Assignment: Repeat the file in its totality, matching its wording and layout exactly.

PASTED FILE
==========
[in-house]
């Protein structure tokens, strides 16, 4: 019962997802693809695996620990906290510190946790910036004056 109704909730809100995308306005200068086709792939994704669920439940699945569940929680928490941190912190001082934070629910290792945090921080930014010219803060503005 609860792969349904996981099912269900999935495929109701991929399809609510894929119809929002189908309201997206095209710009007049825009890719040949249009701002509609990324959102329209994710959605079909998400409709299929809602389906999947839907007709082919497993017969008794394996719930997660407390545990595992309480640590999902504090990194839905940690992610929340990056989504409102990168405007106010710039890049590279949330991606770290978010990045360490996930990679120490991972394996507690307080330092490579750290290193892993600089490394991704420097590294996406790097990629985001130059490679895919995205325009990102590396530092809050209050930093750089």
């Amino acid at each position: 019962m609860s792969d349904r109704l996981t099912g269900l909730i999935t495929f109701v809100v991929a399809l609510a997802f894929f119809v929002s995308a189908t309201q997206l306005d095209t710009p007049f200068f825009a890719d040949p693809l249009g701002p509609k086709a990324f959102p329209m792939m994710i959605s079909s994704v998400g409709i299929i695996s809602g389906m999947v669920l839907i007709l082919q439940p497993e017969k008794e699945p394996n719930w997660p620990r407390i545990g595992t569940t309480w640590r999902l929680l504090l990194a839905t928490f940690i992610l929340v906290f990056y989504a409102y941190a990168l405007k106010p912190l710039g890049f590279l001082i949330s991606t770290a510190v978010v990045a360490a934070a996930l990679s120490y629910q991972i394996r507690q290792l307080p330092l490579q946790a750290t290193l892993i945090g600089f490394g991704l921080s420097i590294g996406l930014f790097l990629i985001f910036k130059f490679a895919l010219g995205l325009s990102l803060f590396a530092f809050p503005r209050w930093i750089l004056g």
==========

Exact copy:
[in-house]
């Protein structure tokens, strides 16, 4: 019962997802693809695996620990906290510190946790910036004056 109704909730809100995308306005200068086709792939994704669920439940699945569940929680928490941190912190001082934070629910290792945090921080930014010219803060503005 609860792969349904996981099912269900999935495929109701991929399809609510894929119809929002189908309201997206095209710009007049825009890719040949249009701002509609990324959102329209994710959605079909998400409709299929809602389906999947839907007709082919497993017969008794394996719930997660407390545990595992309480640590999902504090990194839905940690992610929340990056989504409102990168405007106010710039890049590279949330991606770290978010990045360490996930990679120490991972394996507690307080330092490579750290290193892993600089490394991704420097590294996406790097990629985001130059490679895919995205325009990102590396530092809050209050930093750089």
């Amino acid at each position: 019962m609860s792969d349904r109704l996981t099912g269900l909730i999935t495929f109701v809100v991929a399809l609510a997802f894929f119809v929002s995308a189908t309201q997206l306005d095209t710009p007049f200068f825009a890719d040949p693809l249009g701002p509609k086709a990324f959102p329209m792939m994710i959605s079909s994704v998400g409709i299929i695996s809602g389906m999947v669920l839907i007709l082919q439940p497993e017969k008794e699945p394996n719930w997660p620990r407390i545990g595992t569940t309480w640590r999902l929680l504090l990194a839905t928490f940690i992610l929340v906290f990056y989504a409102y941190a990168l405007k106010p912190l710039g890049f590279l001082i949330s991606t770290a510190v978010v990045a360490a934070a996930l990679s120490y629910q991972i394996r507690q290792l307080p330092l490579q946790a750290t290193l892993i945090g600089f490394g991704l921080s420097i590294g996406l930014f790097l990629i985001f910036k130059f490679a895919l010219g995205l325009s990102l803060f590396a530092f809050p503005r209050w930093i750089l004056g």